Wireless Web browsing is taking its first tentative steps, but its potential is huge. According to IDC, as WAP microbrowsers and compatible Web servers proliferate, unlimited Web access will be coming to a PDA, cell phone, laptop, pager-maybe an everyday kitchen appliance-near you. When? IDC figures that within 18 months, there will be more worldwide wireless subscribers capable of Internet access than wired Web browsers.
"Once there are more wireless Internet users than wired users, Webmasters may first consider the needs of the wireless users and, secondly, the wired PC users," predicts IDC vice president Iain Gillott.
Things happen quickly on the Internet. It's not only driving growth for PDAs and phones, but also driving their architectures toward one another. For example, Nokia is licensing the Palm OS for its new generation of Internet-capable smart phones. Palm's easy-to-use interface code and PDA applications will be integrated with the Epoc phone operating system from Psion. In addition to traditional phone services and new voice technology from Nokia, the phones will include a Palm interface and Palm-like stylus for use with most of Palm's many existing applications.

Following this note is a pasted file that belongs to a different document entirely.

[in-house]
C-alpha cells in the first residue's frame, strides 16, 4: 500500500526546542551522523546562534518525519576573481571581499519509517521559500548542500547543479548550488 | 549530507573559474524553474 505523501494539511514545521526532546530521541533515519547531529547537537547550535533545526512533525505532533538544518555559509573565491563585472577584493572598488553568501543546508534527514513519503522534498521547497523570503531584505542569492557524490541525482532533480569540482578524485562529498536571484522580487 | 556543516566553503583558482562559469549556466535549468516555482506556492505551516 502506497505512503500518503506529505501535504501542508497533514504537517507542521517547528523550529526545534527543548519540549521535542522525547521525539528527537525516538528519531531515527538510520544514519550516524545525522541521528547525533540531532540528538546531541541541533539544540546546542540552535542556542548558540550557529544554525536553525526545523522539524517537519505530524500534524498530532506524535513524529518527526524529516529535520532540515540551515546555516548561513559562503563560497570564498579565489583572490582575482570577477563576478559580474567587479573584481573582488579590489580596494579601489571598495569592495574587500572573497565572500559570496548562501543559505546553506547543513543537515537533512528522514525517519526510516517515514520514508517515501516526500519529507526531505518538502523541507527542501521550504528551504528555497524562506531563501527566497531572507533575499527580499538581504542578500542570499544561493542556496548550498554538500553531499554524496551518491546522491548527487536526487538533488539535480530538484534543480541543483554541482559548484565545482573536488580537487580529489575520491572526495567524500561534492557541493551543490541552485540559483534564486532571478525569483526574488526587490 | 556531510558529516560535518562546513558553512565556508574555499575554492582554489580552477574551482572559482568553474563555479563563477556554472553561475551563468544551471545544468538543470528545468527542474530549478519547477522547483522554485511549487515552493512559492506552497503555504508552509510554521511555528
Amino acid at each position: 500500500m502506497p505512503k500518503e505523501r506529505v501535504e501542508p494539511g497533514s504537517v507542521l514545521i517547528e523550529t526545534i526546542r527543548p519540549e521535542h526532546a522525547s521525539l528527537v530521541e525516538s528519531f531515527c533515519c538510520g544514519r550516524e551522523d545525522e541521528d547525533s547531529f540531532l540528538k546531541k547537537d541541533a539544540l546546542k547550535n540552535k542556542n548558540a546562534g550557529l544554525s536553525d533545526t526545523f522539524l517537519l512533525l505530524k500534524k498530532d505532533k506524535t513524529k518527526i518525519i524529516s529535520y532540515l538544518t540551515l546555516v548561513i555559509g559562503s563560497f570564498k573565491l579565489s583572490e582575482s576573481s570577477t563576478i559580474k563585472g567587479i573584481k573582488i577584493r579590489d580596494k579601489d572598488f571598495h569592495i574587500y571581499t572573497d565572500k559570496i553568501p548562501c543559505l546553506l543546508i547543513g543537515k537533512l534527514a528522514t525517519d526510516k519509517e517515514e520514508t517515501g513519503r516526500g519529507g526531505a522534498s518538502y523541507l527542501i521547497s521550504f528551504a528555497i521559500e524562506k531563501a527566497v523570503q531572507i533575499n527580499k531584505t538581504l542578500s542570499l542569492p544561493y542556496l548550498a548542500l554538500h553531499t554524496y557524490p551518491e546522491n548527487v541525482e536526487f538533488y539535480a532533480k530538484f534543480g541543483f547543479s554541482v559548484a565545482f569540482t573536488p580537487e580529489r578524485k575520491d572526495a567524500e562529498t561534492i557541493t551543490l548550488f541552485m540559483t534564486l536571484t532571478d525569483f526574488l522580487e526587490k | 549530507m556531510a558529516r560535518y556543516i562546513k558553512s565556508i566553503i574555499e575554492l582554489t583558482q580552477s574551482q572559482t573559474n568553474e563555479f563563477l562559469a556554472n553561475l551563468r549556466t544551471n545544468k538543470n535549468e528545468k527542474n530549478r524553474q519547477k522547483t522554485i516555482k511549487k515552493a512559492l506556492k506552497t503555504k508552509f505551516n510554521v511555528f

The question is, will cell phones start looking like PDAs or PDAs like cell phones? Maybe we're headed for a hybrid such as Kyocera's pdQ, an oversized smart phone that runs Palm applications. "People will passionately argue for one or the other, but frankly, nobody has a clue how this will play out," says Mace. "Personally, I think more people will want a two-piece solution-connecting their Palm to their cell phone so they don't have to replace one when they replace the other."
As the leader in the area of handheld computing, Palm's decisions matter. With more than 6 million handhelds served, it's sitting on an incredible 78 percent of the remote computing market, according to IDC.